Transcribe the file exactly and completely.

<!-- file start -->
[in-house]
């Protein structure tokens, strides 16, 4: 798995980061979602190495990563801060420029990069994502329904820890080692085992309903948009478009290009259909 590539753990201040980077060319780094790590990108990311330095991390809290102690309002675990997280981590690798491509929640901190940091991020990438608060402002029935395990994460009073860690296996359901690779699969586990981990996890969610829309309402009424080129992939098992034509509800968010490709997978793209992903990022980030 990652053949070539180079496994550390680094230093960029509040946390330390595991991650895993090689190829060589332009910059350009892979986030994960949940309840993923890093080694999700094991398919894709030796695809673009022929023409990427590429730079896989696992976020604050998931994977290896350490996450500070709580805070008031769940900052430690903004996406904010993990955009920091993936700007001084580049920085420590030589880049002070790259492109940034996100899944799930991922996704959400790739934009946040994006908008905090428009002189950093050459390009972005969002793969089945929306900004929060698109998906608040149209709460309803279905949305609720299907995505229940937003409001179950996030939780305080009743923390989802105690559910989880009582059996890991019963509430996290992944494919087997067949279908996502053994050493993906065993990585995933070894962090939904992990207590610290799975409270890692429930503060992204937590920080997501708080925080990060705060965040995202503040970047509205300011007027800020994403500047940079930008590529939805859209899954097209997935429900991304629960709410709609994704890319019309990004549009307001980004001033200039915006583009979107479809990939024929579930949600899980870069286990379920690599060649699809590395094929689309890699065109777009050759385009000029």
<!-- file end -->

[in-house]
């Protein structure tokens, strides 16, 4: 798995980061979602190495990563801060420029990069994502329904820890080692085992309903948009478009290009259909 590539753990201040980077060319780094790590990108990311330095991390809290102690309002675990997280981590690798491509929640901190940091991020990438608060402002029935395990994460009073860690296996359901690779699969586990981990996890969610829309309402009424080129992939098992034509509800968010490709997978793209992903990022980030 990652053949070539180079496994550390680094230093960029509040946390330390595991991650895993090689190829060589332009910059350009892979986030994960949940309840993923890093080694999700094991398919894709030796695809673009022929023409990427590429730079896989696992976020604050998931994977290896350490996450500070709580805070008031769940900052430690903004996406904010993990955009920091993936700007001084580049920085420590030589880049002070790259492109940034996100899944799930991922996704959400790739934009946040994006908008905090428009002189950093050459390009972005969002793969089945929306900004929060698109998906608040149209709460309803279905949305609720299907995505229940937003409001179950996030939780305080009743923390989802105690559910989880009582059996890991019963509430996290992944494919087997067949279908996502053994050493993906065993990585995933070894962090939904992990207590610290799975409270890692429930503060992204937590920080997501708080925080990060705060965040995202503040970047509205300011007027800020994403500047940079930008590529939805859209899954097209997935429900991304629960709410709609994704890319019309990004549009307001980004001033200039915006583009979107479809990939024929579930949600899980870069286990379920690599060649699809590395094929689309890699065109777009050759385009000029």